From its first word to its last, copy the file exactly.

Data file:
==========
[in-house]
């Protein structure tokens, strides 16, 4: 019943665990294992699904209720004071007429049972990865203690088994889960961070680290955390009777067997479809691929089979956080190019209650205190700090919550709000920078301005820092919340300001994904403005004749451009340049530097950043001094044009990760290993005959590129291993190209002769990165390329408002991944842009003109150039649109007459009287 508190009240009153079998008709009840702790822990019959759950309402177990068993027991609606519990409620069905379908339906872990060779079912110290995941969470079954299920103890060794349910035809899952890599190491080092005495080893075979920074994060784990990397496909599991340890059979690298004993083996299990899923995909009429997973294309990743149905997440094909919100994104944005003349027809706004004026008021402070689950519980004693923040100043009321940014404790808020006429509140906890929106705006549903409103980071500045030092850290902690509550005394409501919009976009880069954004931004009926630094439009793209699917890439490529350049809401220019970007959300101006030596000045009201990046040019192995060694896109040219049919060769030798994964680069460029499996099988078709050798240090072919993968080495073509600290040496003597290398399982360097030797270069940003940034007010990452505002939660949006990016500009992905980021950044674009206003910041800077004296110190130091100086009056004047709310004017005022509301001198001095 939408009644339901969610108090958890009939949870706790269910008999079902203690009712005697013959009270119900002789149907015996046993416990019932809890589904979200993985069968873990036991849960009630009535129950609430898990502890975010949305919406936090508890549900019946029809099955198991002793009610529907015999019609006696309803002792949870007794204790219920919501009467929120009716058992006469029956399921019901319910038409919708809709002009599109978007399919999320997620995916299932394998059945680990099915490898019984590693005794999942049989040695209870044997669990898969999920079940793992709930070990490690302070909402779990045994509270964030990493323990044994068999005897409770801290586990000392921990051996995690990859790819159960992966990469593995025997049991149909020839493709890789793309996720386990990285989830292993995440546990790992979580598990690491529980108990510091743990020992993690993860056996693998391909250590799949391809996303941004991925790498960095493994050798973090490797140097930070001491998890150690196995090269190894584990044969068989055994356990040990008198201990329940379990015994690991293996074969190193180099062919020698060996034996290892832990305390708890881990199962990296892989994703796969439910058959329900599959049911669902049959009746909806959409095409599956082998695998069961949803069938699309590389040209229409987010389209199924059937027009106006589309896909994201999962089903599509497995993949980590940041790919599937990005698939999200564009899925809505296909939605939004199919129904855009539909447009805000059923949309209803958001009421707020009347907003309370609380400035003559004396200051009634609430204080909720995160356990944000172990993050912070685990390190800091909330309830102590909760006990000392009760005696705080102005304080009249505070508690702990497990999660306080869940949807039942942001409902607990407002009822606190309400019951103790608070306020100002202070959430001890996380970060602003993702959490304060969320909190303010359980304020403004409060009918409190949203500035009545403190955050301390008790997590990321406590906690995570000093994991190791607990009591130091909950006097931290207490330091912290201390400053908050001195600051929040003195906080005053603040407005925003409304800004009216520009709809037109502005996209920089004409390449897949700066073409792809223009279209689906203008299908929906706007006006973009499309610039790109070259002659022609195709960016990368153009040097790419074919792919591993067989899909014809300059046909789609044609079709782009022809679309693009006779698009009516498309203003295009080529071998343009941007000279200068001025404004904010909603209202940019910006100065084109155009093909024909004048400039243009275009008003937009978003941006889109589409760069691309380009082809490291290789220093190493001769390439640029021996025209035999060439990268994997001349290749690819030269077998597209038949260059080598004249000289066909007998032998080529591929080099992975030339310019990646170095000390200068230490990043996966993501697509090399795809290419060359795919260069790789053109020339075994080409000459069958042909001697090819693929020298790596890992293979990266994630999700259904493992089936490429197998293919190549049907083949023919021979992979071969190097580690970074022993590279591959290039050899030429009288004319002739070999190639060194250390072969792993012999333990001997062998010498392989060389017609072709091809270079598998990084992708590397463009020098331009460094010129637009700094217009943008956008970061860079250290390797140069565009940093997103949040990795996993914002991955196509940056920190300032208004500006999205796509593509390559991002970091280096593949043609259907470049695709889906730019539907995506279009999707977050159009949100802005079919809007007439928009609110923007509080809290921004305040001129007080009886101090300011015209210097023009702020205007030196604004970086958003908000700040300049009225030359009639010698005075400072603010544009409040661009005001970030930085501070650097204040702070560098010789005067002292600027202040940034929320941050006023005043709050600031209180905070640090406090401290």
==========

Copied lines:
[in-house]
């Protein structure tokens, strides 16, 4: 019943665990294992699904209720004071007429049972990865203690088994889960961070680290955390009777067997479809691929089979956080190019209650205190700090919550709000920078301005820092919340300001994904403005004749451009340049530097950043001094044009990760290993005959590129291993190209002769990165390329408002991944842009003109150039649109007459009287 508190009240009153079998008709009840702790822990019959759950309402177990068993027991609606519990409620069905379908339906872990060779079912110290995941969470079954299920103890060794349910035809899952890599190491080092005495080893075979920074994060784990990397496909599991340890059979690298004993083996299990899923995909009429997973294309990743149905997440094909919100994104944005003349027809706004004026008021402070689950519980004693923040100043009321940014404790808020006429509140906890929106705006549903409103980071500045030092850290902690509550005394409501919009976009880069954004931004009926630094439009793209699917890439490529350049809401220019970007959300101006030596000045009201990046040019192995060694896109040219049919060769030798994964680069460029499996099988078709050798240090072919993968080495073509600290040496003597290398399982360097030797270069940003940034007010990452505002939660949006990016500009992905980021950044674009206003910041800077004296110190130091100086009056004047709310004017005022509301001198001095 939408009644339901969610108090958890009939949870706790269910008999079902203690009712005697013959009270119900002789149907015996046993416990019932809890589904979200993985069968873990036991849960009630009535129950609430898990502890975010949305919406936090508890549900019946029809099955198991002793009610529907015999019609006696309803002792949870007794204790219920919501009467929120009716058992006469029956399921019901319910038409919708809709002009599109978007399919999320997620995916299932394998059945680990099915490898019984590693005794999942049989040695209870044997669990898969999920079940793992709930070990490690302070909402779990045994509270964030990493323990044994068999005897409770801290586990000392921990051996995690990859790819159960992966990469593995025997049991149909020839493709890789793309996720386990990285989830292993995440546990790992979580598990690491529980108990510091743990020992993690993860056996693998391909250590799949391809996303941004991925790498960095493994050798973090490797140097930070001491998890150690196995090269190894584990044969068989055994356990040990008198201990329940379990015994690991293996074969190193180099062919020698060996034996290892832990305390708890881990199962990296892989994703796969439910058959329900599959049911669902049959009746909806959409095409599956082998695998069961949803069938699309590389040209229409987010389209199924059937027009106006589309896909994201999962089903599509497995993949980590940041790919599937990005698939999200564009899925809505296909939605939004199919129904855009539909447009805000059923949309209803958001009421707020009347907003309370609380400035003559004396200051009634609430204080909720995160356990944000172990993050912070685990390190800091909330309830102590909760006990000392009760005696705080102005304080009249505070508690702990497990999660306080869940949807039942942001409902607990407002009822606190309400019951103790608070306020100002202070959430001890996380970060602003993702959490304060969320909190303010359980304020403004409060009918409190949203500035009545403190955050301390008790997590990321406590906690995570000093994991190791607990009591130091909950006097931290207490330091912290201390400053908050001195600051929040003195906080005053603040407005925003409304800004009216520009709809037109502005996209920089004409390449897949700066073409792809223009279209689906203008299908929906706007006006973009499309610039790109070259002659022609195709960016990368153009040097790419074919792919591993067989899909014809300059046909789609044609079709782009022809679309693009006779698009009516498309203003295009080529071998343009941007000279200068001025404004904010909603209202940019910006100065084109155009093909024909004048400039243009275009008003937009978003941006889109589409760069691309380009082809490291290789220093190493001769390439640029021996025209035999060439990268994997001349290749690819030269077998597209038949260059080598004249000289066909007998032998080529591929080099992975030339310019990646170095000390200068230490990043996966993501697509090399795809290419060359795919260069790789053109020339075994080409000459069958042909001697090819693929020298790596890992293979990266994630999700259904493992089936490429197998293919190549049907083949023919021979992979071969190097580690970074022993590279591959290039050899030429009288004319002739070999190639060194250390072969792993012999333990001997062998010498392989060389017609072709091809270079598998990084992708590397463009020098331009460094010129637009700094217009943008956008970061860079250290390797140069565009940093997103949040990795996993914002991955196509940056920190300032208004500006999205796509593509390559991002970091280096593949043609259907470049695709889906730019539907995506279009999707977050159009949100802005079919809007007439928009609110923007509080809290921004305040001129007080009886101090300011015209210097023009702020205007030196604004970086958003908000700040300049009225030359009639010698005075400072603010544009409040661009005001970030930085501070650097204040702070560098010789005067002292600027202040940034929320941050006023005043709050600031209180905070640090406090401290």